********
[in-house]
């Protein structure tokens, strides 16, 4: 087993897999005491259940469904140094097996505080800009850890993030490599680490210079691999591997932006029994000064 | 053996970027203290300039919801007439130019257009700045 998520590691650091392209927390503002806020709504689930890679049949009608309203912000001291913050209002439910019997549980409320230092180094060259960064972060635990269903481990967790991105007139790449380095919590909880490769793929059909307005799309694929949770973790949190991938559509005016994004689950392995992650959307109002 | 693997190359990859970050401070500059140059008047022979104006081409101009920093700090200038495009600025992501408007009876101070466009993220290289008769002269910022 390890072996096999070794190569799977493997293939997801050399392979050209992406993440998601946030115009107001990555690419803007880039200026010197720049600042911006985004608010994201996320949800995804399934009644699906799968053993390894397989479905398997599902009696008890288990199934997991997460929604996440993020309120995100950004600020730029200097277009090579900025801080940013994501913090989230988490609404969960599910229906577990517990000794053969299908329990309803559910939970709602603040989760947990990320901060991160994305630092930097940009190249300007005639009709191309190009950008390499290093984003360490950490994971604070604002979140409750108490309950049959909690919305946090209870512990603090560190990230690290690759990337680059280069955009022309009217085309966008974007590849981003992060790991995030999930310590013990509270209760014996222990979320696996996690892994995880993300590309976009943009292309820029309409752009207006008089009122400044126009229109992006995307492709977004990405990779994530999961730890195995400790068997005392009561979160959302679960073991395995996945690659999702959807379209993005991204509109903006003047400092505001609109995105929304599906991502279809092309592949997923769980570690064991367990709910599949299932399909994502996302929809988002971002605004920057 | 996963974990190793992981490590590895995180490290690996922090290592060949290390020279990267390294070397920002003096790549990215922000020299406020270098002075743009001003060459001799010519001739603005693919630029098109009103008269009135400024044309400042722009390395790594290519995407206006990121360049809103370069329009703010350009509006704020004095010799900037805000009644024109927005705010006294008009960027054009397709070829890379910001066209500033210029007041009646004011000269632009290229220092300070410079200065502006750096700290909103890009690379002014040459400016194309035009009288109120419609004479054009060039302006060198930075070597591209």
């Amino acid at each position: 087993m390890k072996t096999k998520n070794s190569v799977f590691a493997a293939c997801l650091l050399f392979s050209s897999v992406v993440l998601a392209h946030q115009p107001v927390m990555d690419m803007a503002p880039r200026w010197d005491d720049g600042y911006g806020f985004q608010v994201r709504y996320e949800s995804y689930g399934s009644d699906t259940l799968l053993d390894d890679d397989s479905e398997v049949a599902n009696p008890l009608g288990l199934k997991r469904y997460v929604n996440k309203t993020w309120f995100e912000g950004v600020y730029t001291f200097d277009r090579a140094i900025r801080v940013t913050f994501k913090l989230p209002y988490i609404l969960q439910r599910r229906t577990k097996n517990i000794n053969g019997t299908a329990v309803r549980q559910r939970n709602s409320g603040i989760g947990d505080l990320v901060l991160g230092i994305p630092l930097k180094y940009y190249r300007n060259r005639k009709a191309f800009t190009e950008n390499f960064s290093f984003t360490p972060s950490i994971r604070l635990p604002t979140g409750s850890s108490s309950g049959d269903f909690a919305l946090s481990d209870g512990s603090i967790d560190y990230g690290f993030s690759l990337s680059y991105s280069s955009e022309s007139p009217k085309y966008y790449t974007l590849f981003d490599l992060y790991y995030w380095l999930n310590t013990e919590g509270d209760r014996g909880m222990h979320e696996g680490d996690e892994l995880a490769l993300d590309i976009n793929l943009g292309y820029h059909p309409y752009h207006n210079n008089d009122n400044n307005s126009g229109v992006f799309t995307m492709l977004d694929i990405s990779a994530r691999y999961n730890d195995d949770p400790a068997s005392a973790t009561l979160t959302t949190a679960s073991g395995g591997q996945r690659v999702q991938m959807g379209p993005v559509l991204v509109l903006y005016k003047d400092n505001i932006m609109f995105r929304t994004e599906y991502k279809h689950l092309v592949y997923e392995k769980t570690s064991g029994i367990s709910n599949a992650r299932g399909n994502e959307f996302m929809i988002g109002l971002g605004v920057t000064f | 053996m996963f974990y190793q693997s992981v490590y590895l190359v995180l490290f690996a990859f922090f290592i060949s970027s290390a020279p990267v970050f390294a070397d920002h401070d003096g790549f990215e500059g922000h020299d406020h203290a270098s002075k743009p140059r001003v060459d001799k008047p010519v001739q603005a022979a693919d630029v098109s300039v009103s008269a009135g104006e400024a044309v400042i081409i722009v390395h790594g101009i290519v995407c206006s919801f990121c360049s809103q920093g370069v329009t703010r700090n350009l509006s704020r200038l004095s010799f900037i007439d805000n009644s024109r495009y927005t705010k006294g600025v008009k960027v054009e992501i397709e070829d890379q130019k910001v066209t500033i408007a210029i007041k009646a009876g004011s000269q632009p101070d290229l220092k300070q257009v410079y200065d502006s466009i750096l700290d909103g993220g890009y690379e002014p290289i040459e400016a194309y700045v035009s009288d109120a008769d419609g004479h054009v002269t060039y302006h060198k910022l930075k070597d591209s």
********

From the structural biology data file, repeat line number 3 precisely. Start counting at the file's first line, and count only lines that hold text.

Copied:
């Amino acid at each position: 087993m390890k072996t096999k998520n070794s190569v799977f590691a493997a293939c997801l650091l050399f392979s050209s897999v992406v993440l998601a392209h946030q115009p107001v927390m990555d690419m803007a503002p880039r200026w010197d005491d720049g600042y911006g806020f985004q608010v994201r709504y996320e949800s995804y689930g399934s009644d699906t259940l799968l053993d390894d890679d397989s479905e398997v049949a599902n009696p008890l009608g288990l199934k997991r469904y997460v929604n996440k309203t993020w309120f995100e912000g950004v600020y730029t001291f200097d277009r090579a140094i900025r801080v940013t913050f994501k913090l989230p209002y988490i609404l969960q439910r599910r229906t577990k097996n517990i000794n053969g019997t299908a329990v309803r549980q559910r939970n709602s409320g603040i989760g947990d505080l990320v901060l991160g230092i994305p630092l930097k180094y940009y190249r300007n060259r005639k009709a191309f800009t190009e950008n390499f960064s290093f984003t360490p972060s950490i994971r604070l635990p604002t979140g409750s850890s108490s309950g049959d269903f909690a919305l946090s481990d209870g512990s603090i967790d560190y990230g690290f993030s690759l990337s680059y991105s280069s955009e022309s007139p009217k085309y966008y790449t974007l590849f981003d490599l992060y790991y995030w380095l999930n310590t013990e919590g509270d209760r014996g909880m222990h979320e696996g680490d996690e892994l995880a490769l993300d590309i976009n793929l943009g292309y820029h059909p309409y752009h207006n210079n008089d009122n400044n307005s126009g229109v992006f799309t995307m492709l977004d694929i990405s990779a994530r691999y999961n730890d195995d949770p400790a068997s005392a973790t009561l979160t959302t949190a679960s073991g395995g591997q996945r690659v999702q991938m959807g379209p993005v559509l991204v509109l903006y005016k003047d400092n505001i932006m609109f995105r929304t994004e599906y991502k279809h689950l092309v592949y997923e392995k769980t570690s064991g029994i367990s709910n599949a992650r299932g399909n994502e959307f996302m929809i988002g109002l971002g605004v920057t000064f | 053996m996963f974990y190793q693997s992981v490590y590895l190359v995180l490290f690996a990859f922090f290592i060949s970027s290390a020279p990267v970050f390294a070397d920002h401070d003096g790549f990215e500059g922000h020299d406020h203290a270098s002075k743009p140059r001003v060459d001799k008047p010519v001739q603005a022979a693919d630029v098109s300039v009103s008269a009135g104006e400024a044309v400042i081409i722009v390395h790594g101009i290519v995407c206006s919801f990121c360049s809103q920093g370069v329009t703010r700090n350009l509006s704020r200038l004095s010799f900037i007439d805000n009644s024109r495009y927005t705010k006294g600025v008009k960027v054009e992501i397709e070829d890379q130019k910001v066209t500033i408007a210029i007041k009646a009876g004011s000269q632009p101070d290229l220092k300070q257009v410079y200065d502006s466009i750096l700290d909103g993220g890009y690379e002014p290289i040459e400016a194309y700045v035009s009288d109120a008769d419609g004479h054009v002269t060039y302006h060198k910022l930075k070597d591209s």